||[May. 21st, 2013|08:57 am]
From my Facebook:
Humility in prayer means many things, and one of them is the realization that your prayer will never be enough. What do I mean by this? I mean that as fallen creatures, as wounded images of God, our prayers, by themselves, will always be imperfect, always fall short of pleasing God.
Now does this mean that one should stop praying, or pray only with a sense of dread that God may reject you? Of course not! Sincere prayer is always good and one must always pray with confidence that God hears everything we tell Him, and that He always wants to give us what is best for us.
But how can this be if our prayer is always imperfect? Then one must remember to pray in union with the one whose prayer IS perfect and is ALWAYS pleasing to God, and that is the prayer of our Lord and Saviour, Jesus Christ. When we pray the Eucharist, we are directly taking part in Christ's perfect prayer.
But sometimes it is not easy to pray as Jesus prays. We cannot always attend Mass. We can be distracted at prayer. Concupiscence-- the tendency towards sin-- may even make us pray that OUR will be done and not God's, sometimes without us even realizing it.
And that is where the value of communal prayer comes in. Liturgy simply means praying in common with all who unite themselves with Jesus when they speak to the Father. Praying by yourself is good. Praying in a group is better. Praying in union with the Churches Triumphant, Suffering, and Militant? That is best of all.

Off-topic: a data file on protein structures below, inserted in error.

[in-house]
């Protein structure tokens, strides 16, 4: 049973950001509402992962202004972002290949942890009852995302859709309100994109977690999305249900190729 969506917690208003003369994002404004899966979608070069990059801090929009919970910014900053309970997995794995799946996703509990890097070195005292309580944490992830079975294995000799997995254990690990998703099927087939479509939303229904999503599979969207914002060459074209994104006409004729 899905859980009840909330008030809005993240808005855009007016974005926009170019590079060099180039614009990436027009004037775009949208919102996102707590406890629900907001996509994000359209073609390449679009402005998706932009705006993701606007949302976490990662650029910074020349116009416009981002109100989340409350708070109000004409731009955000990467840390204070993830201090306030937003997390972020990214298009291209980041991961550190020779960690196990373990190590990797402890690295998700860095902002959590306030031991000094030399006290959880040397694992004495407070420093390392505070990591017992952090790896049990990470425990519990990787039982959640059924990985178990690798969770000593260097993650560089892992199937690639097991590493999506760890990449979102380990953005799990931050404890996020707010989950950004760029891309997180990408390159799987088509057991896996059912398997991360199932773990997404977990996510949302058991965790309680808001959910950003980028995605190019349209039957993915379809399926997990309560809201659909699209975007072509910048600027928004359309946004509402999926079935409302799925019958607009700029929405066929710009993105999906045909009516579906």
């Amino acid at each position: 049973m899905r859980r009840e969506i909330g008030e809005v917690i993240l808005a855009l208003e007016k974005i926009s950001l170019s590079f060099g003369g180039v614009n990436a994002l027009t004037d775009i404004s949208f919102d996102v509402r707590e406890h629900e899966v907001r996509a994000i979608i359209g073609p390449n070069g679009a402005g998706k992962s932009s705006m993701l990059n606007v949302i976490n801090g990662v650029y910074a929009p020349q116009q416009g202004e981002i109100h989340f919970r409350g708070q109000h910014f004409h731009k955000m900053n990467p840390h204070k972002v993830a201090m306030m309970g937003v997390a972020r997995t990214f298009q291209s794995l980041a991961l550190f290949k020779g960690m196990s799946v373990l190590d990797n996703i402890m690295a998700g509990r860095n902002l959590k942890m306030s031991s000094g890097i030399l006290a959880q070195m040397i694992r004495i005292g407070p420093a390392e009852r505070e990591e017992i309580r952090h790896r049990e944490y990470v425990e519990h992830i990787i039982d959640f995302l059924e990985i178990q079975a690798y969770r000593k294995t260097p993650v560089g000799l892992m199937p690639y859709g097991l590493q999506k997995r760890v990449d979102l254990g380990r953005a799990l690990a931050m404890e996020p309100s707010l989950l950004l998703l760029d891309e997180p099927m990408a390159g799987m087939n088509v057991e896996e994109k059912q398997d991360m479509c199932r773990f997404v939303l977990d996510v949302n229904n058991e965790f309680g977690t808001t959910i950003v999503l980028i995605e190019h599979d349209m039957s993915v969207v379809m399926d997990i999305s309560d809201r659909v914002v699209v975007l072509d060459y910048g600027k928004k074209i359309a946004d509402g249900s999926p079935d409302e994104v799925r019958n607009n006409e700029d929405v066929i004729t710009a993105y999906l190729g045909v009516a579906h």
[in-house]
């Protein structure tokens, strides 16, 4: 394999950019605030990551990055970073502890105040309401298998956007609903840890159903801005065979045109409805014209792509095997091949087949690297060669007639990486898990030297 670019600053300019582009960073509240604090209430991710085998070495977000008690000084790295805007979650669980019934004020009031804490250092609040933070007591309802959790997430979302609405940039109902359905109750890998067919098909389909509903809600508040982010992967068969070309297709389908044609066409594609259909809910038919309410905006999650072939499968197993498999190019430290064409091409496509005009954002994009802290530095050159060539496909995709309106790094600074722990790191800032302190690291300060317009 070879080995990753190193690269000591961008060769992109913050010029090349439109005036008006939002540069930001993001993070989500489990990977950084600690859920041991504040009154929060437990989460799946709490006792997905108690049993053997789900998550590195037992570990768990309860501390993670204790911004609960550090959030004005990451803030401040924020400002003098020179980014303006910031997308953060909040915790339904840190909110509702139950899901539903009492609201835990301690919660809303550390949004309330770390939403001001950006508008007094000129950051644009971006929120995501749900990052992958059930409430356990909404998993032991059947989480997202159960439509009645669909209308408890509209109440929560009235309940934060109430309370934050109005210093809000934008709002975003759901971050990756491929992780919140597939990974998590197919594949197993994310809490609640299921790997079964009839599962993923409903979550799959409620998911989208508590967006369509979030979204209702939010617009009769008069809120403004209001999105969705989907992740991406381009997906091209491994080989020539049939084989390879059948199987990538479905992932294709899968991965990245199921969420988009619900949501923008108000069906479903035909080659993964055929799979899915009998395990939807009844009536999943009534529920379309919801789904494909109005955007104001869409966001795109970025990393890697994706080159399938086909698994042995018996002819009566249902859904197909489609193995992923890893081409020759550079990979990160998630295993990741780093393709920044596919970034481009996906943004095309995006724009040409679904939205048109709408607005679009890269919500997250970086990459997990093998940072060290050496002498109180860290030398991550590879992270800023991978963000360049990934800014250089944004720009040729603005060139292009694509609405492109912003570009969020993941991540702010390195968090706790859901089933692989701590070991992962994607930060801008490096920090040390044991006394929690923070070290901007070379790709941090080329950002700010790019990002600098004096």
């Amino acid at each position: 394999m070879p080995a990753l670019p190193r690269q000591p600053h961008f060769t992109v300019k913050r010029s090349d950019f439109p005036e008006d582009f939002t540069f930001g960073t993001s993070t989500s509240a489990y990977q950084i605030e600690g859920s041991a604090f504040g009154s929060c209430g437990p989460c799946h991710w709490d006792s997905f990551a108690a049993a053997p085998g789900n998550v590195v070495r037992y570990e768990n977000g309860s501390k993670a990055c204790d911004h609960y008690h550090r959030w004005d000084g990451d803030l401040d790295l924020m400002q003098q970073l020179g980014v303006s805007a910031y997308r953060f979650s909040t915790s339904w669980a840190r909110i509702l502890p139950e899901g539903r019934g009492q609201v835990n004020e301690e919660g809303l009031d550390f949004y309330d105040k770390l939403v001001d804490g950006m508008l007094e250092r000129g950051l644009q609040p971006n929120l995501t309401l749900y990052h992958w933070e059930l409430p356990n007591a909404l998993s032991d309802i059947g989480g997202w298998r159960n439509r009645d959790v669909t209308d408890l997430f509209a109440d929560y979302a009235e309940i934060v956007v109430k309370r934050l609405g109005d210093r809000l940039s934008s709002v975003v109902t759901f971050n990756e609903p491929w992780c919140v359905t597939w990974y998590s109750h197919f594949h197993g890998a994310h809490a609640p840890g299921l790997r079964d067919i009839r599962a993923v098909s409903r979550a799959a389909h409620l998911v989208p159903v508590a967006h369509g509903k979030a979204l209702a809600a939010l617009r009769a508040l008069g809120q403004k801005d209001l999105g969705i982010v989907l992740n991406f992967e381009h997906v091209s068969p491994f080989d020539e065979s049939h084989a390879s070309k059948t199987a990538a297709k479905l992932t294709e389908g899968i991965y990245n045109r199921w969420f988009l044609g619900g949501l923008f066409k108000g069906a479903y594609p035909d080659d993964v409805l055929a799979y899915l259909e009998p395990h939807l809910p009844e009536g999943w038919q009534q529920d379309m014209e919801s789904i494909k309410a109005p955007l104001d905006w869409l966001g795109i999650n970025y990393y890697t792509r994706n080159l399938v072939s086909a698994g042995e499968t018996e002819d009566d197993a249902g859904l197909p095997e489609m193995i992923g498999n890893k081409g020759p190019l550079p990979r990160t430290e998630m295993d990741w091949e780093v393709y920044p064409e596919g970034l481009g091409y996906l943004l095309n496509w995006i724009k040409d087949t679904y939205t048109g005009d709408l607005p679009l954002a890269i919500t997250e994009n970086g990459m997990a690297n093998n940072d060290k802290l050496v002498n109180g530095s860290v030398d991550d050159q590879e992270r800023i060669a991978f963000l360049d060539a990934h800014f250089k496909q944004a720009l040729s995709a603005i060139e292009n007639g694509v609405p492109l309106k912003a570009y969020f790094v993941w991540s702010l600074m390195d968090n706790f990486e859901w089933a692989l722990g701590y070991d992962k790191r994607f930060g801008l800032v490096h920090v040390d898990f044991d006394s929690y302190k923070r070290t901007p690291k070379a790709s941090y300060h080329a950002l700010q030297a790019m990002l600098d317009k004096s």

One of the greatest tragedies that the world's history of the past few centuries has wrought is the development of a theology that puts the soul in perfect isolation before the face of God. It is a philosophy that does away with mediation and the merits of praying for or with others. It gives rise to two seemingly contradictory follies that really have the same root. The first is the sin of presumption-- the idea that since one has a direct link to God in prayer, one is privy to His thoughts and counsels, one is immune from sin and assured of Heaven. The second is the sin of despair-- the idea that since one's prayers can never be enough for God, He only sees one's sins and flaws, He can never hear us, sin is insurmountable, and Heaven is impossible. But it is not good for man to be alone.
For Jesus did not leave us orphans. First of all, he left us his Spirit, which is present wherever one or two are gathered in his name. Second, he gave us his angels, true servants from the beginning, with wills and intellects perfectly aligned to the Trinity's, always with us, always watching, always guiding. Finally, he gave to us his saints who, though human, have conquered their sinfulness through Christ, and are now perfectly united in Christ, always with him, always praying, always offering.
The greatest of these, angels and saints, is the Most Blessed Virgin Mary, Mother of God. If Jesus' prayer is the most perfectly pleasing to God, then Mary's prayer is the most perfectly united to that of Jesus'. For she was there in the Incarnation, she was there in the Passion, she was there in the Resurrection. She is here with us now, transforming our prayer if we let her, making it like hers, and commending it to Jesus in that special loving voice of a mother that only a son can hear.
May is the month of Mary. I haven't had much opportunity to sing her praises as I might have wished. There was a lot going on. But know that through it all, I did not break, I did not cry, I did not lose my temper, I did not give in to temptation, and I solely credit it all to the Rosary, that peculiar and powerful devotion to Mary. If there is one thing to take away from all this I say, it is this: pray the Rosary. I cannot recommend it enough. It is a lifeline to Heaven. It is a chain the binds sin and the Devil. It is holding Mary's hand as a little child. It is a sword that proclaims the Gospel and a shield that defends virtue.
Pray the Rosary. Pray the Rosary. Pray the Rosary.